Sophomore Maggie Dunne first visited the Lakota Pine Ridge Reservation on a church service trip to South Dakota during her sophomore year of high school. The Oglala Sioux Native American reservation lies within two of the poorest counties in the U.S.
“I had never been exposed to that type of poverty and, it was shocking that it was in our own country,” Dunne said. “I felt like I had to do something more.”
Dunne made a pledge to return to the Pine Ridge Reservation once a year and try to give back to the community. Five years later, Dunne has far exceeded that ambitious pledge, starting a 501 (c) (3) nonprofit corporation dedicated to providing resources to Lakota children.
Three weeks before her second trip back to Lakota, Dunne decided to write articles in local newspapers and magazines asking people to donate children’s books and coats. “It was just a last-minute thing,” Dunne said. Dunne’s articles prompted donations of over 2,000 books and 500 coats in only three weeks. “Seeing that result changed everything for me,” Dunne said. “It didn’t take that much effort. Just a little outside-the-box thinking and putting yourself out there.”
Dunne and some recruited friends distributed the donated items to schools in Lakota. Dunne went to one school that had only three books in their library. When she left, their library had more than 500 and every student went home with a new coat. Dunne said, “Just seeing that made me realize that I can do something and I don’t have to wait until I graduate to do it.”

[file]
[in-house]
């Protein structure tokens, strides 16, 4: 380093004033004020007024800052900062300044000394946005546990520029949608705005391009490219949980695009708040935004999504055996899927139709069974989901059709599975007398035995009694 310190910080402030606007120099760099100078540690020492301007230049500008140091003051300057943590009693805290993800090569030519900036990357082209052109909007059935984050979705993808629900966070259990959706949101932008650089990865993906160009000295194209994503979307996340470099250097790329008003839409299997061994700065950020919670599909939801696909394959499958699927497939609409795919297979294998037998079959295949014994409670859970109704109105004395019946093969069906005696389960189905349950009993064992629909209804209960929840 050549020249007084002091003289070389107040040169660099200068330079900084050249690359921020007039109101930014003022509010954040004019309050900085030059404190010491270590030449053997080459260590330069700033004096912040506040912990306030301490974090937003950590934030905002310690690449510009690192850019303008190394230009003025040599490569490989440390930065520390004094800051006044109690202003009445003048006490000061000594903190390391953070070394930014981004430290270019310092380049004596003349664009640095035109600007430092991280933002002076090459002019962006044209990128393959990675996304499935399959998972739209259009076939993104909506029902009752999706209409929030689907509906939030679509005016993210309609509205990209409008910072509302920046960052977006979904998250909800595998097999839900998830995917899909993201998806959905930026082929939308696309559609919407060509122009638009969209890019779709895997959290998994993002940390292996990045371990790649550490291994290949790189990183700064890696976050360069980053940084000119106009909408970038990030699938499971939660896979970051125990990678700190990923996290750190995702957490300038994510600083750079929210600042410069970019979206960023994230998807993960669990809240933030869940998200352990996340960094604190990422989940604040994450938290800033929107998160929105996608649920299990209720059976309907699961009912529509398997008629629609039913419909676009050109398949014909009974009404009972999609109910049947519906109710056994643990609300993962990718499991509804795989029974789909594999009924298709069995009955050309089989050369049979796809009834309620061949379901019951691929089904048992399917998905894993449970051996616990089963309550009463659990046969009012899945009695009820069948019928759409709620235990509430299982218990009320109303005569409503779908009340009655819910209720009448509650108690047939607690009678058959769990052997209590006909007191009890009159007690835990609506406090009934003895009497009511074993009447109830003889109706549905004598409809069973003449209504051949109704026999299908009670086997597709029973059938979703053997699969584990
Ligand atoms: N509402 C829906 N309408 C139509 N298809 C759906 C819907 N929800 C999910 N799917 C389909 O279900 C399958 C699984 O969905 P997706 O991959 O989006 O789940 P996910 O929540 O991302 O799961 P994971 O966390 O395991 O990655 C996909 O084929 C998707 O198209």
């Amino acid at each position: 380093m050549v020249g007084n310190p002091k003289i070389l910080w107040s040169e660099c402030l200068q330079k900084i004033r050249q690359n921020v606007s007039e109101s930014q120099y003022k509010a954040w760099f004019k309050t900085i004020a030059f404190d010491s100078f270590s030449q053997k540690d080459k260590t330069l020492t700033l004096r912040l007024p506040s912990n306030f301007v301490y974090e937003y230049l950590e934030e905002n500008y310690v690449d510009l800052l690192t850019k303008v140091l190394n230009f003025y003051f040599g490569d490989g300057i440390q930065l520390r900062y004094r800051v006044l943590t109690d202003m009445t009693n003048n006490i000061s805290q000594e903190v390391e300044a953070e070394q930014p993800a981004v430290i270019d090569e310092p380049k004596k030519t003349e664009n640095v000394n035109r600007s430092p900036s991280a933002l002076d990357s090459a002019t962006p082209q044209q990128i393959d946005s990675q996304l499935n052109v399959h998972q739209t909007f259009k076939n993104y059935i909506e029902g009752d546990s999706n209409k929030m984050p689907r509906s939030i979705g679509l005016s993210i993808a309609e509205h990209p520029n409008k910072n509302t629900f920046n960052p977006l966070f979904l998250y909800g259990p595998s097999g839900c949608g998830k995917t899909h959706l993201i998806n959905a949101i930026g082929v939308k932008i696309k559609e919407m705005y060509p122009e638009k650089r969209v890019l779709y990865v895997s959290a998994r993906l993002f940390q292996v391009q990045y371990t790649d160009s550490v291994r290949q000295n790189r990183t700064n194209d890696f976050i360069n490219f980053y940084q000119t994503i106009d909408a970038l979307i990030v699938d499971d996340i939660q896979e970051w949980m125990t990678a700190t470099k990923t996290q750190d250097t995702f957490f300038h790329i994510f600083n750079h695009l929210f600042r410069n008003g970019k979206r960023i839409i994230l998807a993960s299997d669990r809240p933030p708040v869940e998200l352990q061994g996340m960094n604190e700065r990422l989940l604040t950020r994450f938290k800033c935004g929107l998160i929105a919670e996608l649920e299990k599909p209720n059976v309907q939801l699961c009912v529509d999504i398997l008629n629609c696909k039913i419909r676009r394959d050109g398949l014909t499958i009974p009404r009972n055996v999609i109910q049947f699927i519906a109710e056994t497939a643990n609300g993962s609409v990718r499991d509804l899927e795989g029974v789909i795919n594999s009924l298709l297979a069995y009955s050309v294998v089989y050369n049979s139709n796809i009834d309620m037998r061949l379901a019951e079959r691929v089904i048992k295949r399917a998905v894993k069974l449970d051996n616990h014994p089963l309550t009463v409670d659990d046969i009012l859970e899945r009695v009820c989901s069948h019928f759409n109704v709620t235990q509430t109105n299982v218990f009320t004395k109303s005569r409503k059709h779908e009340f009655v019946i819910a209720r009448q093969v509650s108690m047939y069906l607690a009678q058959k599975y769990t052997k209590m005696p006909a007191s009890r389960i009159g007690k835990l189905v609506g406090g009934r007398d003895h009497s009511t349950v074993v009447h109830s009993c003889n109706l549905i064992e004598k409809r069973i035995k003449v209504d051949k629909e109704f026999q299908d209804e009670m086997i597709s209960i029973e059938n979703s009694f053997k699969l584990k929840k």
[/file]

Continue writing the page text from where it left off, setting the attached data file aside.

Dunne continued to write about the cause in local newspapers. One of her articles caught the attention of a local corporate lawyer who specializes in not-for-profits. Dunne recalls that the lawyers said to her, “‘I usually charge an absurd amount of money for my services, but I can see you’re really passionate about this.'”
Despite the large time commitment needed to start a non-profit, Dunne was eager to legitimize the cause. Lakota Pine Ridge Children’s Enrichment Project Limited (LPRCEP) has helped her gather resources and attention for the cause. In 2010, LPRCEP shipped over 3,300 pounds of donations (books, clothing, school supplies, etc.) to the Reservation, an illustration of their tremendous growth since 2009 when they shipped 1,300 pounds of donations.
Dunne credits her Thought into Action Entrepreneurship Seminar for helping her set goals and figuring out ways to meet them. At the start of the school year, Dunne set the goal of starting a summer camp for kids on the reservation.
She says, “Thought into Action has allowed me to create a clearer vision of what I want to do and the input of everyone in the class has been really valuable.” This May, in cooperation with two other non-for-profit organizations, Dunne will be holding a one-week pilot camp that will focus on leadership and team-building.